In Service to India: The ethics of Rule and conduct of British Administrators and Army Officers in late nineteenth and early twentieth century India

Barn, Jatinder S.. 2003. In Service to India: The ethics of Rule and conduct of British Administrators and Army Officers in late nineteenth and early twentieth century India. Doctoral thesis, Goldsmiths, University of London [Thesis]

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Abstract or Description

In this study I explore the military, administrative and governmental practices of British men as rulers in India during the Victorian and early Edwardian period. The historical events that are the focus of this study are the massacres and disturbances in Punjab, Amritsar 1919. I concentrate on three ruling characters involved in these events; an administrator, a military officer, and an Indian Secretary of State. The central question I ask is: how are these white men who claim to be fitted to rule over others made? I explore the changing relationships between these men and the history of colonialism in India. More specifically, I examine the intersections between movements for independence and shifts in styles of colonial domination amongst these men in India at the end of the nineteenth and early twentieth centuries.

In analyzing the events of 1919 I bring together discourses usually separated in discussions of colonial power. First, by following Foucault's leads on the problem of government and his reformulation of it as 'governmentality', I pursue the question of colonial subjectivity and its constitution. I remove the colonial authorities in these instances from discourses of the singular and sinister. I find on the contrary that what is at stake are specific professions and traditions of imperial duty that have both internal and external manifestations. Internal in the sense that the men I investigate are concerned to conduct themselves in a manner that befits their calling as rulers, and their conduct is in their view beyond reproach in this regard. External in the sense that their deportment is directed to carrying out their imperial duties in the service of others. I also implicate Indian rule in the extra state techniques of government that preoccupy Foucault's histories of governmentality. Second I combine this approach with an attention to the lives and biographies of certain exemplary individuals. Here I use an approach close to Stefan Collini's characterological method, in which O'Dwyer, Dyer and Montagu exemplify a certain character formation crucial to the exercise of colonial rule. Each of the men I investigate is concerned in their own ways, to support the longevity of empire. In this sense, both through their larger work, in particular their writing and public conversations, and their conduct, they give voice to their specific traditions of empire.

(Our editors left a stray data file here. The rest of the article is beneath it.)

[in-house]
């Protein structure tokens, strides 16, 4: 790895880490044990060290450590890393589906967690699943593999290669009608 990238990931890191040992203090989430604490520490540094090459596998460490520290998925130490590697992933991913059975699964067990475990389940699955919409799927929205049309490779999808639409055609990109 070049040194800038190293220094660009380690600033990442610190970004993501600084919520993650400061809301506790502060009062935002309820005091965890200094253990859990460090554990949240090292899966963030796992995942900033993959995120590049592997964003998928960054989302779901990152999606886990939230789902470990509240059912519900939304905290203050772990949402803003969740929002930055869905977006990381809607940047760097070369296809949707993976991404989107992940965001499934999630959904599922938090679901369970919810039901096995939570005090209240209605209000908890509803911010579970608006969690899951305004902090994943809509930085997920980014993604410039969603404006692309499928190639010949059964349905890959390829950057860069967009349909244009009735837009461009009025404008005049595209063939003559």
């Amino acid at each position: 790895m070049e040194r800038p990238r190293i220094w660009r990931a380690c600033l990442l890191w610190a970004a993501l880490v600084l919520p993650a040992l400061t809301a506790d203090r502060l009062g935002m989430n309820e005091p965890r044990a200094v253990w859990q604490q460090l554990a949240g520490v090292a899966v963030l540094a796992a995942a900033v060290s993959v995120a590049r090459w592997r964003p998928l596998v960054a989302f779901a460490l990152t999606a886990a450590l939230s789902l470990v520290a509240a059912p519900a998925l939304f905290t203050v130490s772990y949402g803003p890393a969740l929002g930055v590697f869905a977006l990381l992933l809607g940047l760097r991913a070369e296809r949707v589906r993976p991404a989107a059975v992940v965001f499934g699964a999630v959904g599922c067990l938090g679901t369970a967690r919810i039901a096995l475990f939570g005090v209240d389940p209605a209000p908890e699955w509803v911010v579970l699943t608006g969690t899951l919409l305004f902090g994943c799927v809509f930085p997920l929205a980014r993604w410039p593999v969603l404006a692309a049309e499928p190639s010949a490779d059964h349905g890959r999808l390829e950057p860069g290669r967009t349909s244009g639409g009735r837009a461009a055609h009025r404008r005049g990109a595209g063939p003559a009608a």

I therefore propose a novel reading of Amritsar that sees those events as a window for exploring shifts in styles of colonial rule and domination in India during those times.

Item Type:

Thesis (Doctoral)

Identification Number (DOI):

https://doi.org/10.25602/GOLD.00028612

Keywords:

colonial subjectivity, Foucault, governmentality, colonial rule

Departments, Centres and Research Units:

Sociology

Date:

April 2003

Item ID:

28612

Date Deposited:

01 Jun 2020 15:51

Last Modified:

01 Jun 2020 16:00

URI:

http://research.gold.ac.uk/id/eprint/28612

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